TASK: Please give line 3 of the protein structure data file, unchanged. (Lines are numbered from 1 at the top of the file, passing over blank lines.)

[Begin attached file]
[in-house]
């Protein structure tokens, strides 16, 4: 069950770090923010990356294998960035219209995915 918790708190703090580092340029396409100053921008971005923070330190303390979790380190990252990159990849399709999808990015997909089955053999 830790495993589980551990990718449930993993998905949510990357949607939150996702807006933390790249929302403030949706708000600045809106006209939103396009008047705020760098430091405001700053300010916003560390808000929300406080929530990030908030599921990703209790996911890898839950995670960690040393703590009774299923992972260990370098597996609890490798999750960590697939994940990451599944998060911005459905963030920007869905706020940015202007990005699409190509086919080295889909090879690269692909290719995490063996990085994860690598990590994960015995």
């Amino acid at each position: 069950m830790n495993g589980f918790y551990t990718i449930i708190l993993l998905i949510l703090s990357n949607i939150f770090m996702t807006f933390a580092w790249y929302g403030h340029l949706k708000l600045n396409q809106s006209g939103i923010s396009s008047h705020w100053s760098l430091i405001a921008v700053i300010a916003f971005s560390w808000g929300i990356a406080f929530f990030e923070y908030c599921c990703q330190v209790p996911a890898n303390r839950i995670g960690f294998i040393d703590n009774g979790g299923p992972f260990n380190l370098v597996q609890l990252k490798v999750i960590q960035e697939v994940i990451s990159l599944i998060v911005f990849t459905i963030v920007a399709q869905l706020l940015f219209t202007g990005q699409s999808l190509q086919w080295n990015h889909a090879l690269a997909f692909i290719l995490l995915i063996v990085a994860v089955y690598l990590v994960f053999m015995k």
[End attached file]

């Amino acid at each position: 069950m830790n495993g589980f918790y551990t990718i449930i708190l993993l998905i949510l703090s990357n949607i939150f770090m996702t807006f933390a580092w790249y929302g403030h340029l949706k708000l600045n396409q809106s006209g939103i923010s396009s008047h705020w100053s760098l430091i405001a921008v700053i300010a916003f971005s560390w808000g929300i990356a406080f929530f990030e923070y908030c599921c990703q330190v209790p996911a890898n303390r839950i995670g960690f294998i040393d703590n009774g979790g299923p992972f260990n380190l370098v597996q609890l990252k490798v999750i960590q960035e697939v994940i990451s990159l599944i998060v911005f990849t459905i963030v920007a399709q869905l706020l940015f219209t202007g990005q699409s999808l190509q086919w080295n990015h889909a090879l690269a997909f692909i290719l995490l995915i063996v990085a994860v089955y690598l990590v994960f053999m015995k």